Today’s big vote isn’t really about who’s going to win the Pennsylvania primary: Barack Obama himself is so sure he’s going to lose that he plans to leave the state for a rally with John Mellencamp in Evansville, Indiana, while Hillary Clinton will be celebrating victory in Philadelphia. (Which means both campaigns will probably play “Small Town.”)
It’s not about delegates, either. The majority of Pennsylvania’s delegates are divvied up by congressional district, with heavily Democratic areas getting more of them, and Obama is likely to score well in these districts. So just like in Texas, even if Clinton wins the overall state by a considerable margin, she is likely to net only a handful of delegates.
And it’s not about Hillary’s oft-repeated claim that only she can carry big states that “matter.” History shows that candidates who lose states in the spring are perfectly capable of winning them in the fall — and vice versa.
Instead, the Pennsylvania primary is all about the popular vote. Obama currently leads Clinton by more than 700,000 votes nationally. But as various other rationales for Clinton’s candidacy have fallen away, a single plausible path remains for her to claim the Democratic nomination: if she collects more total ballots than Obama by the end of the process. On their own private spreadsheets, the Clintonites are already including Florida, adding in Michigan, and discounting various caucuses, ready to pounce the moment Hillary passes Obama’s cumulative count according to any imaginable constellation of numbers. And they realize that Pennsylvania, with about 4 million registered Democrats, is her best shot at reducing Obama’s margin and seizing a mandate.
So what would various victory margins mean?
An Obama win: Recently, Hillary supporters have sublimated their entitlement into a sense of duty: Obama just cannot win, they argue, so we not only have to keep going, we have to take him down. If Obama wins Pennsylvania outright, he will smash that argument to bits. On Wednesday morning, Nancy Pelosi will be at Hillary’s front door and Al Gore at her back door as Howard Dean places the conference call telling her to drop out.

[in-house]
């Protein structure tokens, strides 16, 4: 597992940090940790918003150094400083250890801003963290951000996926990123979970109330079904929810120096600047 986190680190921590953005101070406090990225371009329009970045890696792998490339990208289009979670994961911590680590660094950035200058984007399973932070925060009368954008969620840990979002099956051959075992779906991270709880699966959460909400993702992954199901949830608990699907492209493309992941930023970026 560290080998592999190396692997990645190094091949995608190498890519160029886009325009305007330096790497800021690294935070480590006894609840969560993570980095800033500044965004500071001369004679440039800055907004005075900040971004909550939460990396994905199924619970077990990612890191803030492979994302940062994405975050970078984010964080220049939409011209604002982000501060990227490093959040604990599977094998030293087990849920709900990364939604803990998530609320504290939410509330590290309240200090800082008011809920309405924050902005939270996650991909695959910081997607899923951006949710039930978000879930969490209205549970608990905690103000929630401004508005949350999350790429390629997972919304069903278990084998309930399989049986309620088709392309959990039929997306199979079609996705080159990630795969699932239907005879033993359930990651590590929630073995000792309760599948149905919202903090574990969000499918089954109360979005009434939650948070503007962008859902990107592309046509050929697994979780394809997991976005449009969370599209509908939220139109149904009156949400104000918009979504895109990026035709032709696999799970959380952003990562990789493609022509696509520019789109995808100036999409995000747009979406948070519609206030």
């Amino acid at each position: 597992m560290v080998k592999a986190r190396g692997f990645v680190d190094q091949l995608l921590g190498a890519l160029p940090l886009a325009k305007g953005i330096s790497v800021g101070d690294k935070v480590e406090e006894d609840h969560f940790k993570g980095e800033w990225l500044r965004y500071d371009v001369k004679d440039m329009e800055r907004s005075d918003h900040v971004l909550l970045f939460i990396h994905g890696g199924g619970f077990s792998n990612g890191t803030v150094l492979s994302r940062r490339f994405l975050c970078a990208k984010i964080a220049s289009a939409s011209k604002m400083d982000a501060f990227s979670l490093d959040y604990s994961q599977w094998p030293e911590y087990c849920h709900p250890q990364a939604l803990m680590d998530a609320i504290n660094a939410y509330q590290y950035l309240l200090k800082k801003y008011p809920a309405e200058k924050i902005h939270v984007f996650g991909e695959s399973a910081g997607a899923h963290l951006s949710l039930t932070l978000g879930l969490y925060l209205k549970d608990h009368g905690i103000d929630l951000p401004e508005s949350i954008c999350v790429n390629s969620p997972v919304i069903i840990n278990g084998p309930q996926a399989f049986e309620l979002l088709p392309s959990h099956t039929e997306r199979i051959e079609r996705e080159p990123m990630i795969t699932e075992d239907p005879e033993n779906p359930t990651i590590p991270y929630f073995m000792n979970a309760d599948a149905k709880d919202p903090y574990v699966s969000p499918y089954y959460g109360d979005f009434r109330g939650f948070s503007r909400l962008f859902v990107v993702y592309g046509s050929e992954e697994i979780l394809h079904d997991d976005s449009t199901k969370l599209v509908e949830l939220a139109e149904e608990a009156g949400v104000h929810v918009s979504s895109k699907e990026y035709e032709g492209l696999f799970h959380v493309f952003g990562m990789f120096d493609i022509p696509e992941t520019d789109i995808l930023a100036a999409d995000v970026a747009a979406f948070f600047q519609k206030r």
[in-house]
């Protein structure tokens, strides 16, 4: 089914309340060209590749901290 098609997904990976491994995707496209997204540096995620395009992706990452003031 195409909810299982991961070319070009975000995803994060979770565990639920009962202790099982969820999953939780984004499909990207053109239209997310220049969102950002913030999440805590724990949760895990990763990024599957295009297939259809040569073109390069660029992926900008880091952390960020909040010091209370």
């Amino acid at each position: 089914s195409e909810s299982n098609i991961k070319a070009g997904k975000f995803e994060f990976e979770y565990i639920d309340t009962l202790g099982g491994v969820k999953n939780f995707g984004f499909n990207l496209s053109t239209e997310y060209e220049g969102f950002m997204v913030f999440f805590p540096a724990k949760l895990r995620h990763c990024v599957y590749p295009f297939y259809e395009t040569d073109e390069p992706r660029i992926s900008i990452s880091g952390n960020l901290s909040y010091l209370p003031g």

Clinton +1 to +6: Demographically, Pennsylvania should be one of Obama’s very worst states. It’s 82 percent white, full of ethnic Catholics and Scotch-Irish Appalachians. Fifteen percent of the population is over 65 (the third-highest proportion in the country), while just 10 percent is between 18 and 24. And six weeks ago, Obama was down by more than 20 points. If he whittles that margin below Clinton’s lead in the most recent polls, it’s a sign that his campaign got out its vote and wasn’t fatally destabilized by Bittergate or the last debate.
This could happen. Since January 217,000 new voters have registered for the primary. Many of them signed up because of Obama’s organizing drives, and the majority are likely to vote for him. Further, Obama knows as well as Hillary that the popular-vote game is afoot, and last month he started spending a lot of time and money in areas of Philadelphia that he was already likely to carry. He’s hardly liable to gain more delegates in Philly, but he could amass a 150,000-vote margin in the city. There are also areas outside Philly where Obama could poll decently. For example, about 10 percent of the Pennsylvania Democrats live in the state’s South Central region, where cities like Lancaster and Brenner are redeveloping, and where Obama has been just a few points behind Hillary in polls.
If Obama turns out all of these votes and ends up within striking distance of Clinton in Pennsylvania, he’ll keep his popular-vote lead as far as the eye can see. And he could well end the race with victories in North Carolina and Indiana on May 6.
Clinton +7 to +12: Anticlimactic; the various voting blocs fall where expected. Agonizing; vindication for neither side’s tactics. Also, the most likely.
Clinton +13 to +18: A Clinton victory in the neighborhood of fifteen points would embolden Hillary. It would indicate that Obama didn’t fare well anywhere outside of Philly: among women in the suburbs, or New Deal Democrats in Scranton and northeastern Pennsylvania, or voters in old working-class towns, or gun lovers in rural areas across the middle of the state.
That would signal success for Hillary’s negative campaigning and lead her to amp up her attacks even further. It would buy her money and momentum in Indiana. And it would help her run up her totals among Appalachian whites in West Virginia (May 13) and Kentucky (May 20). The campaign, in other words, would stretch on for at least another month.
Clinton +19 or more: A Clinton landslide would not only underscore Obama’s weaknesses among culturally traditional whites. It would wipe out half of his national lead, boosting Hillary’s chances to eventually overtake him in at least some popular-vote calculations. The Puerto Rico primary on June 3 — where a million Democrats could show up at the polls and nobody really knows which way they will break — will then become critically important.
Even if Clinton wins 60 percent or more of the Pennsylvania vote, Obama will be well ahead in delegates. And he’ll still be the favorite to win the nomination, as superdelegates have shown approximately zero inclination to break toward Hillary for more than two months now. But the media will ask: Why didn’t Obamania translate into more votes? And the odds will grow that his knockout punch won’t come in Indiana or Puerto Rico, but at the credentials committee in Denver. —Peter Keating